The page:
10. #18
    Advisory Panel browningautorifle's Avatar
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    It'll probably hammer in with the forward energy of the whole slide though. Minor swage...get a box and give it a try on singles or mag fed... I had some that chambered up in a model 10 HB that I had, fired just like factory .38 Spl+P... Try and see...worst case is a slight ream, that would be a 9mm ream anyway isn't it? Maybe 9x21?
    Regards, Jim

  11. #19
    Contributing Member rcathey's Avatar
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    As expected, the 38 Super drops in all on it's own. Literally I can drop it into the chamber and it settles right in.
    I can also get two or three to feed in from the magazine with no modification at all.

    So the next hurdle is the magazine.

    My (somewhat megalomaniacal) vision for the project is a three-parter:
    1. Cheaply get these rifles shooting a cheap, off the shelf, caliber.
    2. Feed from an outwardly original magazine that has been modified internally so as to not ruin the original aesthetics of the rifle.
    3. Lighten the rifle.

    Part three is a fun one I've been doing some research on.

    A fella named Newton had something to say about it. With all reactions having an equal but opposite reaction I'm able to calculate the speed at which the bolt is moving after firing.
    Ignoring the spring for the moment, I obtained load data of the original round and also weighed the bolt.

    *Bolt Weight = 38.7 Ounces
    *Original Bullet Weight = .4114 Ounces
    *Original Load Velocity = 1,870 ft/s
    Since the .4114 ounce bullet is moving at 1,870 ft/s, we can calculate that the 38.7 ounce bolt is moving backward at 19.87 ft/s.

    Here comes the fun part:
    *38 Super Bullet Weight = .2857 Ounces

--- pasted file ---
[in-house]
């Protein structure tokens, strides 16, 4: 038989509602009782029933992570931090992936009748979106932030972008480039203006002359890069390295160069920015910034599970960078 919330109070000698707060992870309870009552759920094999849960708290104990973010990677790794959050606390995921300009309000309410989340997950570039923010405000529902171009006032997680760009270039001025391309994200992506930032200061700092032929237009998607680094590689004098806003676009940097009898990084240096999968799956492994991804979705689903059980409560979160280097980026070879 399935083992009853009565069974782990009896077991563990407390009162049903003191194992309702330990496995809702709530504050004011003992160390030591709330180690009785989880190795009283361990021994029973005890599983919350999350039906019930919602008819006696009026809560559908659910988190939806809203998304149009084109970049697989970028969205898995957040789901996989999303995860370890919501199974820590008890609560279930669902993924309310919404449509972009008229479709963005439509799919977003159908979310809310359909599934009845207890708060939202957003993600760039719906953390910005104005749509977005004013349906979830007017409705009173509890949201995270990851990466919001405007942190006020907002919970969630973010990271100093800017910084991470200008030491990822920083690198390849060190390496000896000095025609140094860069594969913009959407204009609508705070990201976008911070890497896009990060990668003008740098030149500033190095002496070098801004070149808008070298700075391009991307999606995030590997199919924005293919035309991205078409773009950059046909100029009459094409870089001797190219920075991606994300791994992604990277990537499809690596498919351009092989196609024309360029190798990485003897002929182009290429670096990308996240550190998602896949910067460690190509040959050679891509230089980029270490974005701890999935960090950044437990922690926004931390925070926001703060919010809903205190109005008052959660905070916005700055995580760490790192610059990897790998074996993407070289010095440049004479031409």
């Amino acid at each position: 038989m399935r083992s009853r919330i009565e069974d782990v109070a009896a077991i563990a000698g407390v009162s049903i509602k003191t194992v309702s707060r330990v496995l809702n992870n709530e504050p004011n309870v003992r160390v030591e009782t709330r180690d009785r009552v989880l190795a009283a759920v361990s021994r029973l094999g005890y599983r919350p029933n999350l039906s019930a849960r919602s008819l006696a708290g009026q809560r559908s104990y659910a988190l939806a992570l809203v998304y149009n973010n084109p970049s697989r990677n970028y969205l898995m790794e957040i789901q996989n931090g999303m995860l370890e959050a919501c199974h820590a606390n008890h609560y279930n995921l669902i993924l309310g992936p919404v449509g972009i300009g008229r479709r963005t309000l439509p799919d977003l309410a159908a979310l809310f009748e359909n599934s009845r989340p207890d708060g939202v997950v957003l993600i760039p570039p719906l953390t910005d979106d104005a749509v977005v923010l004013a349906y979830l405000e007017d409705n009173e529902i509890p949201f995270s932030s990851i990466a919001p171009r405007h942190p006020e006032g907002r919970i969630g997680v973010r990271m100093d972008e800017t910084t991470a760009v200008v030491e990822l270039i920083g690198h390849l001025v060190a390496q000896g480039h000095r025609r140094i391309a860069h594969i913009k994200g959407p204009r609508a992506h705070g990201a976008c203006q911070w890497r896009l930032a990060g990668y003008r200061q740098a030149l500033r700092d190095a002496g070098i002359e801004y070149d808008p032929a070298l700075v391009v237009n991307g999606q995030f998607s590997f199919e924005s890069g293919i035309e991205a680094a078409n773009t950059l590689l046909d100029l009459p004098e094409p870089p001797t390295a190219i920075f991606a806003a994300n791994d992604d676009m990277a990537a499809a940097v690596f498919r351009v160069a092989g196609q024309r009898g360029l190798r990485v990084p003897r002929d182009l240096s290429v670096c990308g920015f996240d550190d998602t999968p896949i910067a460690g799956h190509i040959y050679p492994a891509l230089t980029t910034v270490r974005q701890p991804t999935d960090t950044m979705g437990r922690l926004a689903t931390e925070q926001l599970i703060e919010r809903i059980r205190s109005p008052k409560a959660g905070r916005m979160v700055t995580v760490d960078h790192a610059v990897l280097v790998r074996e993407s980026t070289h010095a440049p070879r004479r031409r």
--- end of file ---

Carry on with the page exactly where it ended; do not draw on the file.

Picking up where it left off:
*38 Super Velocity = 1,200 ft/s.
    This load with a 38.7 ounce bolt would clock the bolt movement at 8.86 ft/s.

    Apparently though, the design can handle 19.87 ft/s. By starting with the 38 Super data and working toward a 19.87 ft/s bolt speed, we see that I would need a bolt weighing only 17.25 ounces! A reduction of 21.45 ounces!!

    Now, obviously I don't want to hot rod the ol' girl and with a .357" bullet in a .351" barrel I may be getting more than the published velocity out of that 38 Super.
    Still, if I aim for a bolt travelling at 15 ft/s, I'm still reducing the bolt weight by about a pound.

    Published data on the rifle puts the total weight at 7.5 to 8 pounds.
    So it looks possible to convert these to 38 Super and reduce the weight to 6.5 pounds. That would be a sweet little rifle.

    My next step is to find a bit of land where I can tie this thing to a stump and fire off some rounds. I need to observe extraction and ejection before adding in any more money.

    Project Cost Tally Thus Far: $150
    Last edited by rcathey; 10-30-2019 at 11:10 PM.

  12. #20
    Advisory Panel browningautorifle's Avatar
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    I reduced the slide weight by transverse drilling large holes and made it considerably lighter.

    The new magazine could be held inside the original by a couple ways and then you have the original look. Maybe you could use a block at the back of the original and hold cartridges forward. Maybe you need to add feed lips at the front, I forget what the original looks like. An insert mag would be from a Gov't model...

    You can't lighten the rifle up without changing things outwardly. Don't worry about tying it to a stump, just arms length for the first couple. You'll see. I held mine and watched it cycle...
    Regards, Jim